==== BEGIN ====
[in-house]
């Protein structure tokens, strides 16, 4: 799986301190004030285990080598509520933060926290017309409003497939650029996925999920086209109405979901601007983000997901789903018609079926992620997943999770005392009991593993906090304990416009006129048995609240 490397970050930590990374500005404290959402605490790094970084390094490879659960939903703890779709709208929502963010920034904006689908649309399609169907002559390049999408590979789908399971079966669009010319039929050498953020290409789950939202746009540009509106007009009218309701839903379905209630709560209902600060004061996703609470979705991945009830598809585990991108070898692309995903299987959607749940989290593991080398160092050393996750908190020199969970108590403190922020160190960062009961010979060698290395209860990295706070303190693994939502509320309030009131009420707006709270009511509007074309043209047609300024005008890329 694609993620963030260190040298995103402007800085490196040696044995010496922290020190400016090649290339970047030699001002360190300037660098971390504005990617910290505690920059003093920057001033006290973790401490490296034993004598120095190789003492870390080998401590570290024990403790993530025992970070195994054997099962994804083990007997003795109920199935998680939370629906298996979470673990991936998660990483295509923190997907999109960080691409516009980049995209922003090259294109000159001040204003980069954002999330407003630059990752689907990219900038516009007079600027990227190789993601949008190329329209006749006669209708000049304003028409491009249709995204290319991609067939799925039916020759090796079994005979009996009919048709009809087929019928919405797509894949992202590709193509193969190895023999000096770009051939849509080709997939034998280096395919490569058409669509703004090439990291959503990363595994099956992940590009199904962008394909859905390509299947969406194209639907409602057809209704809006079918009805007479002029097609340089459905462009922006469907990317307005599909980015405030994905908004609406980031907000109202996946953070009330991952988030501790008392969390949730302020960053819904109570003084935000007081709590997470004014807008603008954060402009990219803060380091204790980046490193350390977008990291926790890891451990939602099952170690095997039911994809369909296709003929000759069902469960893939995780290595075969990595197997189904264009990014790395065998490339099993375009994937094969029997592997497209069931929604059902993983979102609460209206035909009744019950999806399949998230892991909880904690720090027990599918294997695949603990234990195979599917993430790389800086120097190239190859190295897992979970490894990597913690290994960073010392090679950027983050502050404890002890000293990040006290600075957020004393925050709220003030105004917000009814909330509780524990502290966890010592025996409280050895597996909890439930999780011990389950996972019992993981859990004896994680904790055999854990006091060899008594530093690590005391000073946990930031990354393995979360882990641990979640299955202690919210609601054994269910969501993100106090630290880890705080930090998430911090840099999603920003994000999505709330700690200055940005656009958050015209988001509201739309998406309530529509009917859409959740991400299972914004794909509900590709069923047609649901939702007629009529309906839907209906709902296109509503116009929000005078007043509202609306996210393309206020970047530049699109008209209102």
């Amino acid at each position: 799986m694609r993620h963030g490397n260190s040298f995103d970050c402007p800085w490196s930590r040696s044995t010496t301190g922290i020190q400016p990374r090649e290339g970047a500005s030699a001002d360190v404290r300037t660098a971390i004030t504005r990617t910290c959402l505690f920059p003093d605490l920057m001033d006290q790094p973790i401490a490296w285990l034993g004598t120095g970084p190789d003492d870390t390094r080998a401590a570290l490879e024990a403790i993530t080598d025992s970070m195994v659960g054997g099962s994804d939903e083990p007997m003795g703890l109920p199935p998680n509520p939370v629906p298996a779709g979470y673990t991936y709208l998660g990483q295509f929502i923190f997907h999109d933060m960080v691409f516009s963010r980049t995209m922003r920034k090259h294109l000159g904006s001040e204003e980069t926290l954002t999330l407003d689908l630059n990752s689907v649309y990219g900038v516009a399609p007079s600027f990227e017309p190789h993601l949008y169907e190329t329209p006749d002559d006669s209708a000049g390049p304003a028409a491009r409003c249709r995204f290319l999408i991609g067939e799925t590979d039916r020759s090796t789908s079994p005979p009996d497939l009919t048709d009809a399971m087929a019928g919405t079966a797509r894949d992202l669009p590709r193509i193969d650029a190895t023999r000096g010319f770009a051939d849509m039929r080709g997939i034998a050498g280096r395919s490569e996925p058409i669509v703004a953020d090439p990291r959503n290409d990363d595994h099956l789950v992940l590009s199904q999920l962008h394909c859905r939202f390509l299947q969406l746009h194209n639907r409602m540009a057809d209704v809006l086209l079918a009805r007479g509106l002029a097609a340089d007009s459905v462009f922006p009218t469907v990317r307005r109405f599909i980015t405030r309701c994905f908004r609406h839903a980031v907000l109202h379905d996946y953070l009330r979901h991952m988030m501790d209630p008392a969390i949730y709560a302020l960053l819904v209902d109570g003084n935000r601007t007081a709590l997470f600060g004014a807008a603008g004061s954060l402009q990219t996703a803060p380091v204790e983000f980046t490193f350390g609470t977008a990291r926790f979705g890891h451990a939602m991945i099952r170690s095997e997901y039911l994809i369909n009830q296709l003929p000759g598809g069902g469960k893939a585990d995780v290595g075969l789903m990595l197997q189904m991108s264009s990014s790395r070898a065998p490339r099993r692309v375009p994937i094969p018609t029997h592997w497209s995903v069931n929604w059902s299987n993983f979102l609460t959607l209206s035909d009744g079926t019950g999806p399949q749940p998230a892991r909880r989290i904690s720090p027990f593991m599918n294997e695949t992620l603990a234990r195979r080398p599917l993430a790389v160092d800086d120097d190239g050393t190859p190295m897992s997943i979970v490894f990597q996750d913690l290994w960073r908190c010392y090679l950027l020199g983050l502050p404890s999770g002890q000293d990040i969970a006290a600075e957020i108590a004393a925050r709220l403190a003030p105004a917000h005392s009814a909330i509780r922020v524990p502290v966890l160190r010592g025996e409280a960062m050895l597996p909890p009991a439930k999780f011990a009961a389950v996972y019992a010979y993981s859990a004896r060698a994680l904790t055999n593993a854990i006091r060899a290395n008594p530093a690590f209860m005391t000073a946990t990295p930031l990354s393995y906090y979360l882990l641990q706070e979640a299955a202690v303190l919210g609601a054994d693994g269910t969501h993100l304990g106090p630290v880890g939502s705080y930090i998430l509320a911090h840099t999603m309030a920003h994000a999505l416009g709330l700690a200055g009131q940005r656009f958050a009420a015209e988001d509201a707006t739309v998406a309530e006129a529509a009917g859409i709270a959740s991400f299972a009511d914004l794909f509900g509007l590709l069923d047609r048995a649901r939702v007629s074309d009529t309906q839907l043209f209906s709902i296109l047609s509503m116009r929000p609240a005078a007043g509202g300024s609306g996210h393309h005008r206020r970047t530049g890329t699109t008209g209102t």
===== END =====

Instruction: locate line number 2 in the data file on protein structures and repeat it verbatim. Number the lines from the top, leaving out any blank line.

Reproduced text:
């Protein structure tokens, strides 16, 4: 799986301190004030285990080598509520933060926290017309409003497939650029996925999920086209109405979901601007983000997901789903018609079926992620997943999770005392009991593993906090304990416009006129048995609240 490397970050930590990374500005404290959402605490790094970084390094490879659960939903703890779709709208929502963010920034904006689908649309399609169907002559390049999408590979789908399971079966669009010319039929050498953020290409789950939202746009540009509106007009009218309701839903379905209630709560209902600060004061996703609470979705991945009830598809585990991108070898692309995903299987959607749940989290593991080398160092050393996750908190020199969970108590403190922020160190960062009961010979060698290395209860990295706070303190693994939502509320309030009131009420707006709270009511509007074309043209047609300024005008890329 694609993620963030260190040298995103402007800085490196040696044995010496922290020190400016090649290339970047030699001002360190300037660098971390504005990617910290505690920059003093920057001033006290973790401490490296034993004598120095190789003492870390080998401590570290024990403790993530025992970070195994054997099962994804083990007997003795109920199935998680939370629906298996979470673990991936998660990483295509923190997907999109960080691409516009980049995209922003090259294109000159001040204003980069954002999330407003630059990752689907990219900038516009007079600027990227190789993601949008190329329209006749006669209708000049304003028409491009249709995204290319991609067939799925039916020759090796079994005979009996009919048709009809087929019928919405797509894949992202590709193509193969190895023999000096770009051939849509080709997939034998280096395919490569058409669509703004090439990291959503990363595994099956992940590009199904962008394909859905390509299947969406194209639907409602057809209704809006079918009805007479002029097609340089459905462009922006469907990317307005599909980015405030994905908004609406980031907000109202996946953070009330991952988030501790008392969390949730302020960053819904109570003084935000007081709590997470004014807008603008954060402009990219803060380091204790980046490193350390977008990291926790890891451990939602099952170690095997039911994809369909296709003929000759069902469960893939995780290595075969990595197997189904264009990014790395065998490339099993375009994937094969029997592997497209069931929604059902993983979102609460209206035909009744019950999806399949998230892991909880904690720090027990599918294997695949603990234990195979599917993430790389800086120097190239190859190295897992979970490894990597913690290994960073010392090679950027983050502050404890002890000293990040006290600075957020004393925050709220003030105004917000009814909330509780524990502290966890010592025996409280050895597996909890439930999780011990389950996972019992993981859990004896994680904790055999854990006091060899008594530093690590005391000073946990930031990354393995979360882990641990979640299955202690919210609601054994269910969501993100106090630290880890705080930090998430911090840099999603920003994000999505709330700690200055940005656009958050015209988001509201739309998406309530529509009917859409959740991400299972914004794909509900590709069923047609649901939702007629009529309906839907209906709902296109509503116009929000005078007043509202609306996210393309206020970047530049699109008209209102």